Sunday, February 5, 2012

Film Review--I, Robot

starring Will Smith, Bridget Moynahan, James Cromwell, Alan Tudyk, Bruce Greenwood, Chi McBride, and Shia LeBeouf as The Beav.

Del Spooner (Smith) is a cop in a future Chicago.  He doesn't much like "robot cases," but he's got one.  A scientist (Cromwell) has been killed and a robot might actually be the culprit.  Working with another robotics expert (Moynahan), Spooner delves further into a plot that may place all of humanity at the mercy of the machines.

Given that this film was only "inspired by" the book I, Robot by Isaac Asimov, I approached the movie with apprehension.  I was pleasantly surprised and impressed.

While I'm not certain if the "action-thriller" aspects of the film would have appealed to Asimov, the heart and thoughtful meditations of the writer's work remain.  In fact, I, Robot has more than a few concepts in common with Blade Runner...and that is not detrimental by any stretch of the imagination.  Like Blade Runner, this film asks questions about what might happen if robots or androids develop emotional responses through a natural course of evolution.  What is the definition of "life?"  For that matter, what are the definitions of "thought" and "reason?"  Cromwell's character asks "Why when in the dark do robots always seek the light?  When stored in containers, why do robots almost always stand together?"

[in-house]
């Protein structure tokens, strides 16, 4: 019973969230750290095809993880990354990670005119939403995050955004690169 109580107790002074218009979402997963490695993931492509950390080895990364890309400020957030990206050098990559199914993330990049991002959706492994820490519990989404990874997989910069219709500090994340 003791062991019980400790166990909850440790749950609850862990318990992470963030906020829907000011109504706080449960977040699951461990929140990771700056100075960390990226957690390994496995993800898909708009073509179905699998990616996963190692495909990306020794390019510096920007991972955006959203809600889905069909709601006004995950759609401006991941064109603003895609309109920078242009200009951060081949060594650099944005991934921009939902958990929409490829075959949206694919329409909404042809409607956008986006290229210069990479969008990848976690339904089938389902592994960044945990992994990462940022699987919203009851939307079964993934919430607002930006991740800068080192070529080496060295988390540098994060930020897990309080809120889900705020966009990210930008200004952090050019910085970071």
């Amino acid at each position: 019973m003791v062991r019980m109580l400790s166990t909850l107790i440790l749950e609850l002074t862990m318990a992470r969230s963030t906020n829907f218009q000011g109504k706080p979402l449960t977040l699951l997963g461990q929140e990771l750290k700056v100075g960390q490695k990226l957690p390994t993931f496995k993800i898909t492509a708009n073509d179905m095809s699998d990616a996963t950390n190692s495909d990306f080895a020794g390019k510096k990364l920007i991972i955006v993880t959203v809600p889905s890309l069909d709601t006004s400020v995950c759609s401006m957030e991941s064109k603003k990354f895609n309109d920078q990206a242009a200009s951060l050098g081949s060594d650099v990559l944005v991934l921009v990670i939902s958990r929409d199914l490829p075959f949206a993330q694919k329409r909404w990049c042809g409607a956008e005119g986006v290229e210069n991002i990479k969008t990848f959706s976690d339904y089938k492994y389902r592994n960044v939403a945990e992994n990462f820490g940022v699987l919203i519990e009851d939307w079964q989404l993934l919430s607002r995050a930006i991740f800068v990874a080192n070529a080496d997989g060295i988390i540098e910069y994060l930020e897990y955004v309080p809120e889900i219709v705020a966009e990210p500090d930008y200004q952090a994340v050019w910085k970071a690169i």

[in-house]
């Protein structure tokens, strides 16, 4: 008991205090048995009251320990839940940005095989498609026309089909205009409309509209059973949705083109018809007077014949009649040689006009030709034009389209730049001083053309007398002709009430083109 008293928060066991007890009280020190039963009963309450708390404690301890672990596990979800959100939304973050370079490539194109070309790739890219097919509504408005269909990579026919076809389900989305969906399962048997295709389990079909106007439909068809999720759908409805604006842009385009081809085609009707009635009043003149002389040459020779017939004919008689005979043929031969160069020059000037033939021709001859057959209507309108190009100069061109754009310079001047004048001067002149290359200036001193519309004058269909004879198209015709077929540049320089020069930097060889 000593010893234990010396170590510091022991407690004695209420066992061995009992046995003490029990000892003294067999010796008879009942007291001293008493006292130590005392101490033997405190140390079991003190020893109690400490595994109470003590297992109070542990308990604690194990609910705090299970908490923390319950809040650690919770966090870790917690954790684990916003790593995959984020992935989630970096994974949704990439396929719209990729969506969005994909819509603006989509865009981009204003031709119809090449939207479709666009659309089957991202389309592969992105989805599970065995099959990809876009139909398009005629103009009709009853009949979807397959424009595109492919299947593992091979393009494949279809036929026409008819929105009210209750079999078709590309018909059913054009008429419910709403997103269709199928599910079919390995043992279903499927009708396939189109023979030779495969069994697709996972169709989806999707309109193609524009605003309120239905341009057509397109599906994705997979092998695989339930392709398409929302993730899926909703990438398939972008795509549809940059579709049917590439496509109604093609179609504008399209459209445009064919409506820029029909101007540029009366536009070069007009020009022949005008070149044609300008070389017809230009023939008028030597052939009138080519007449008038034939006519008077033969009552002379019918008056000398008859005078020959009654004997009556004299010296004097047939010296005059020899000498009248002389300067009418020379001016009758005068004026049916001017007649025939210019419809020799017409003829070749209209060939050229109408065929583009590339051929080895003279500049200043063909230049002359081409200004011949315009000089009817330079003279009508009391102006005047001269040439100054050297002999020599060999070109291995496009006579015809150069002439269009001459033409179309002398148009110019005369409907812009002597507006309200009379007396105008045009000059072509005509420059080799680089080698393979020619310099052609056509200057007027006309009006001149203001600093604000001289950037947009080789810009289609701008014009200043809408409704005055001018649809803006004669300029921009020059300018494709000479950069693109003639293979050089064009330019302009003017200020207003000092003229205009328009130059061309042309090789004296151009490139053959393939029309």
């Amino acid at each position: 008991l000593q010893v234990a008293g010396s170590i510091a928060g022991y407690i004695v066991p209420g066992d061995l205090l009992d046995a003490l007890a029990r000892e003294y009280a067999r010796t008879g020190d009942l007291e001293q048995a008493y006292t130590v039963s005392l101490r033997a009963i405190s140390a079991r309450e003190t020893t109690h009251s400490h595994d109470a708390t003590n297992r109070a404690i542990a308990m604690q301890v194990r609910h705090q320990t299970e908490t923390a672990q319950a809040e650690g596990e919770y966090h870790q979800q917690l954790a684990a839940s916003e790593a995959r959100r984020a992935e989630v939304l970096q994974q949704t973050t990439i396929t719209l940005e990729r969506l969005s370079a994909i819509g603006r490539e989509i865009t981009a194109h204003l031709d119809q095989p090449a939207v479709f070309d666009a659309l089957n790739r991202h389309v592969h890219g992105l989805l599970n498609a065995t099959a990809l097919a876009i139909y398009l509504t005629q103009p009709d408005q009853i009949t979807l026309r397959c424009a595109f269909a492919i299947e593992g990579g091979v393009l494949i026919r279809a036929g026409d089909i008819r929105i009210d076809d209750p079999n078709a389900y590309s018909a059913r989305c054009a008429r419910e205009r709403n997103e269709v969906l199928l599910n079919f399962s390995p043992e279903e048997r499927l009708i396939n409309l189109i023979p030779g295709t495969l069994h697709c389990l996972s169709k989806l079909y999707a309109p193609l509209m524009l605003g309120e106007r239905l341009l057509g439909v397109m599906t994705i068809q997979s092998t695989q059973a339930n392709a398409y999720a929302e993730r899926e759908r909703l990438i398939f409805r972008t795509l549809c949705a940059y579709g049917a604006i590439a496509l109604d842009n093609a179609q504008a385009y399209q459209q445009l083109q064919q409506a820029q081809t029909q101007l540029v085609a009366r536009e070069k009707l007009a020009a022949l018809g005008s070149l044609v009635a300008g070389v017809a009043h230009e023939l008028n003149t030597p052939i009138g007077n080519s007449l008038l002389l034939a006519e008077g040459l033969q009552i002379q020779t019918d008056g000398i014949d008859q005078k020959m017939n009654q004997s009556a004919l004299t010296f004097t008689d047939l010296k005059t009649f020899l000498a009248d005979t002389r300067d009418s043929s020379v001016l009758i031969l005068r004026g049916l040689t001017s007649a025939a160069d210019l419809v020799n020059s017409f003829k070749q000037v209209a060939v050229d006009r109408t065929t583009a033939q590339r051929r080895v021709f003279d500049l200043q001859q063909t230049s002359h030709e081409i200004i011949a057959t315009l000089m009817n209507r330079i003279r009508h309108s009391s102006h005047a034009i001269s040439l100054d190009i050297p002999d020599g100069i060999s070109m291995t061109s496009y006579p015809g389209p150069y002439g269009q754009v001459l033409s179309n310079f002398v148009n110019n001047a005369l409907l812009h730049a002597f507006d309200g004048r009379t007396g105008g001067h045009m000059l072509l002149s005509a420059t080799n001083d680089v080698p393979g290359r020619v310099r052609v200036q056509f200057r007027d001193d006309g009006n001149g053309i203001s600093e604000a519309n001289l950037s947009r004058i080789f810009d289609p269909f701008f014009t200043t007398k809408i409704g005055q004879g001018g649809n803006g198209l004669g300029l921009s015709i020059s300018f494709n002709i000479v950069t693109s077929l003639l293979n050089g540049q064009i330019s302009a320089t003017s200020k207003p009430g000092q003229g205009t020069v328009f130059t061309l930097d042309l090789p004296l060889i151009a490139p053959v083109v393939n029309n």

I also liked the depiction of the future city of Chicago.  It's akin to Metropolis or once again the Los Angeles of Blade Runner in that above there are aerial vehicles and shiny skies pied with color.  Beneath, where the working class dwells, it is dirty, dingy, and all-too real.
Aside from the potential liberties taken with the Asimov book, I also harbored trepidations that the film would be propaganda for the neo-Luddite set.  Kip Haggis and all such effluvium.  Then I needed to remind myself that Asimov himself wrote about the possibility of an age where humanity might be obsolete in the face of robotics.  There are things that might go wrong as we progress technologically and they need to be considered.  The detonation of the first atomic bomb brought about the science fiction films known as "Atomic Horror" that were filled with cautionary tales regarding what we were doing with nuclear energy.  Films such as I, Robot are an update of that for the Digital Age, cautioning us about the pitfalls that might be ahead.

All in all, this was an exciting film that was well-acted and still retained high concepts that made you think.  I recommend it.

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1 comment:

  1. Forgot to mention that Alex Proyas directed this film. Been a while since I've seen his name. He's responsible for great movies like "The Crow" and "Dark City."


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